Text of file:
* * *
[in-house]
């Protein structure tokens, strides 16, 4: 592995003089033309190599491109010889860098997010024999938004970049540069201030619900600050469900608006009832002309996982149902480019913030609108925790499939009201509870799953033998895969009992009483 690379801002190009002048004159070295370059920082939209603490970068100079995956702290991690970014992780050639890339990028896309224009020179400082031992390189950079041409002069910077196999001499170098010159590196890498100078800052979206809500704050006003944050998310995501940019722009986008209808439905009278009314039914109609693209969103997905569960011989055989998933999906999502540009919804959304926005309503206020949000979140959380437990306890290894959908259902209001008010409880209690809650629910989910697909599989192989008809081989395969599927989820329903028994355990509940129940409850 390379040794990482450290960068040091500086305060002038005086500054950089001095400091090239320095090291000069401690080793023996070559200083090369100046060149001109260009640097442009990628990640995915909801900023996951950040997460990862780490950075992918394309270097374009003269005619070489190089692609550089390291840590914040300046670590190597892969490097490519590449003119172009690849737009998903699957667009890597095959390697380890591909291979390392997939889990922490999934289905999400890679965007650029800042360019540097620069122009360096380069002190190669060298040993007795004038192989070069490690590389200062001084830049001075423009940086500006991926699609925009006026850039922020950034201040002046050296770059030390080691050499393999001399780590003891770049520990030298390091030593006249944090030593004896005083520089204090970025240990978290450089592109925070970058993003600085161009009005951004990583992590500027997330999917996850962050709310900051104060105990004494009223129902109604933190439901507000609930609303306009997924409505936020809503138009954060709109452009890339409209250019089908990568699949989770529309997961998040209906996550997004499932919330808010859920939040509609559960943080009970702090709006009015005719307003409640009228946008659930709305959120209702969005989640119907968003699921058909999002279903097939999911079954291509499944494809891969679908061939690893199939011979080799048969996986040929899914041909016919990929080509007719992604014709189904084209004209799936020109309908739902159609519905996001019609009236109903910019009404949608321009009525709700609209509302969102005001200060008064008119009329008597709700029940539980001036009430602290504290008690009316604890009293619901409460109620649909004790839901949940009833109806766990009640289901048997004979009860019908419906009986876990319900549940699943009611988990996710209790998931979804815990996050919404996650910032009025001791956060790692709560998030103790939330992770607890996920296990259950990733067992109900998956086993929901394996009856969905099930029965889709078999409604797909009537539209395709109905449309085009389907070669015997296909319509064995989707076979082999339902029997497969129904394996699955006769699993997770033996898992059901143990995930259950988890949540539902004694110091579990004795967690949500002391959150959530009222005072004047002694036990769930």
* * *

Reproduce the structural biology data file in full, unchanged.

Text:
[in-house]
């Protein structure tokens, strides 16, 4: 592995003089033309190599491109010889860098997010024999938004970049540069201030619900600050469900608006009832002309996982149902480019913030609108925790499939009201509870799953033998895969009992009483 690379801002190009002048004159070295370059920082939209603490970068100079995956702290991690970014992780050639890339990028896309224009020179400082031992390189950079041409002069910077196999001499170098010159590196890498100078800052979206809500704050006003944050998310995501940019722009986008209808439905009278009314039914109609693209969103997905569960011989055989998933999906999502540009919804959304926005309503206020949000979140959380437990306890290894959908259902209001008010409880209690809650629910989910697909599989192989008809081989395969599927989820329903028994355990509940129940409850 390379040794990482450290960068040091500086305060002038005086500054950089001095400091090239320095090291000069401690080793023996070559200083090369100046060149001109260009640097442009990628990640995915909801900023996951950040997460990862780490950075992918394309270097374009003269005619070489190089692609550089390291840590914040300046670590190597892969490097490519590449003119172009690849737009998903699957667009890597095959390697380890591909291979390392997939889990922490999934289905999400890679965007650029800042360019540097620069122009360096380069002190190669060298040993007795004038192989070069490690590389200062001084830049001075423009940086500006991926699609925009006026850039922020950034201040002046050296770059030390080691050499393999001399780590003891770049520990030298390091030593006249944090030593004896005083520089204090970025240990978290450089592109925070970058993003600085161009009005951004990583992590500027997330999917996850962050709310900051104060105990004494009223129902109604933190439901507000609930609303306009997924409505936020809503138009954060709109452009890339409209250019089908990568699949989770529309997961998040209906996550997004499932919330808010859920939040509609559960943080009970702090709006009015005719307003409640009228946008659930709305959120209702969005989640119907968003699921058909999002279903097939999911079954291509499944494809891969679908061939690893199939011979080799048969996986040929899914041909016919990929080509007719992604014709189904084209004209799936020109309908739902159609519905996001019609009236109903910019009404949608321009009525709700609209509302969102005001200060008064008119009329008597709700029940539980001036009430602290504290008690009316604890009293619901409460109620649909004790839901949940009833109806766990009640289901048997004979009860019908419906009986876990319900549940699943009611988990996710209790998931979804815990996050919404996650910032009025001791956060790692709560998030103790939330992770607890996920296990259950990733067992109900998956086993929901394996009856969905099930029965889709078999409604797909009537539209395709109905449309085009389907070669015997296909319509064995989707076979082999339902029997497969129904394996699955006769699993997770033996898992059901143990995930259950988890949540539902004694110091579990004795967690949500002391959150959530009222005072004047002694036990769930």